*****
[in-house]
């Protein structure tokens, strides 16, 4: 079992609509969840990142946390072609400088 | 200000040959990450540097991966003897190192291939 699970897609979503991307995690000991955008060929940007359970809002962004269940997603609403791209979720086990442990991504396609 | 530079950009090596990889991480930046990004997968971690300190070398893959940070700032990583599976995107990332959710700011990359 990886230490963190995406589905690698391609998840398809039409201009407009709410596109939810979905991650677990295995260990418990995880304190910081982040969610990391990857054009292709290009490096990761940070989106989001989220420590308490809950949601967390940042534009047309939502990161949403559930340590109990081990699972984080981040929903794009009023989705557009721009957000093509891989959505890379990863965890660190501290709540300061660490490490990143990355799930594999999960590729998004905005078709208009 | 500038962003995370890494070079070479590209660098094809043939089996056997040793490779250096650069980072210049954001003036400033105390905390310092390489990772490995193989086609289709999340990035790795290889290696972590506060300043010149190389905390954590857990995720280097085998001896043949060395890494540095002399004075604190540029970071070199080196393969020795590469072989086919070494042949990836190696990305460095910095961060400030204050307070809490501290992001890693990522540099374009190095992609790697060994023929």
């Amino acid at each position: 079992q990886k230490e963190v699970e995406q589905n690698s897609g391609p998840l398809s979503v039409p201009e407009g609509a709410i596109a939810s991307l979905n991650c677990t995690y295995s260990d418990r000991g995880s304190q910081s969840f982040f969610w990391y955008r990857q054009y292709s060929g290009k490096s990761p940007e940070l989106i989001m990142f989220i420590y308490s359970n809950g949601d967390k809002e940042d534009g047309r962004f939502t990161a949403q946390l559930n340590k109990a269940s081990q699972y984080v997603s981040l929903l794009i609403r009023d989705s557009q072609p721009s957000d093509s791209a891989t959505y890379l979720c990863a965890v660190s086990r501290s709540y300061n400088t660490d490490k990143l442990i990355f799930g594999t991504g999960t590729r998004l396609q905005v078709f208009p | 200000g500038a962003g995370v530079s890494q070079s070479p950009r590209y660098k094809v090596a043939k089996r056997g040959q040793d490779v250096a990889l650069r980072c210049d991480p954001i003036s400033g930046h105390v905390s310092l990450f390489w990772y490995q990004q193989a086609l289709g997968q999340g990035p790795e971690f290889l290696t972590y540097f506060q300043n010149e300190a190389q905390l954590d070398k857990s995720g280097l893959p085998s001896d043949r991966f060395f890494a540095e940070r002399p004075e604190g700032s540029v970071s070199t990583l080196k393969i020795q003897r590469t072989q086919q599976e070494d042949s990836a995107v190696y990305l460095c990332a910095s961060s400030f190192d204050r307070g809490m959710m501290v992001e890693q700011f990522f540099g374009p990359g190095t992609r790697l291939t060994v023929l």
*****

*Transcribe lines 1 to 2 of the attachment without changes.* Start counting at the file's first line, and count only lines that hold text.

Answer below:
[in-house]
């Protein structure tokens, strides 16, 4: 079992609509969840990142946390072609400088 | 200000040959990450540097991966003897190192291939 699970897609979503991307995690000991955008060929940007359970809002962004269940997603609403791209979720086990442990991504396609 | 530079950009090596990889991480930046990004997968971690300190070398893959940070700032990583599976995107990332959710700011990359 990886230490963190995406589905690698391609998840398809039409201009407009709410596109939810979905991650677990295995260990418990995880304190910081982040969610990391990857054009292709290009490096990761940070989106989001989220420590308490809950949601967390940042534009047309939502990161949403559930340590109990081990699972984080981040929903794009009023989705557009721009957000093509891989959505890379990863965890660190501290709540300061660490490490990143990355799930594999999960590729998004905005078709208009 | 500038962003995370890494070079070479590209660098094809043939089996056997040793490779250096650069980072210049954001003036400033105390905390310092390489990772490995193989086609289709999340990035790795290889290696972590506060300043010149190389905390954590857990995720280097085998001896043949060395890494540095002399004075604190540029970071070199080196393969020795590469072989086919070494042949990836190696990305460095910095961060400030204050307070809490501290992001890693990522540099374009190095992609790697060994023929």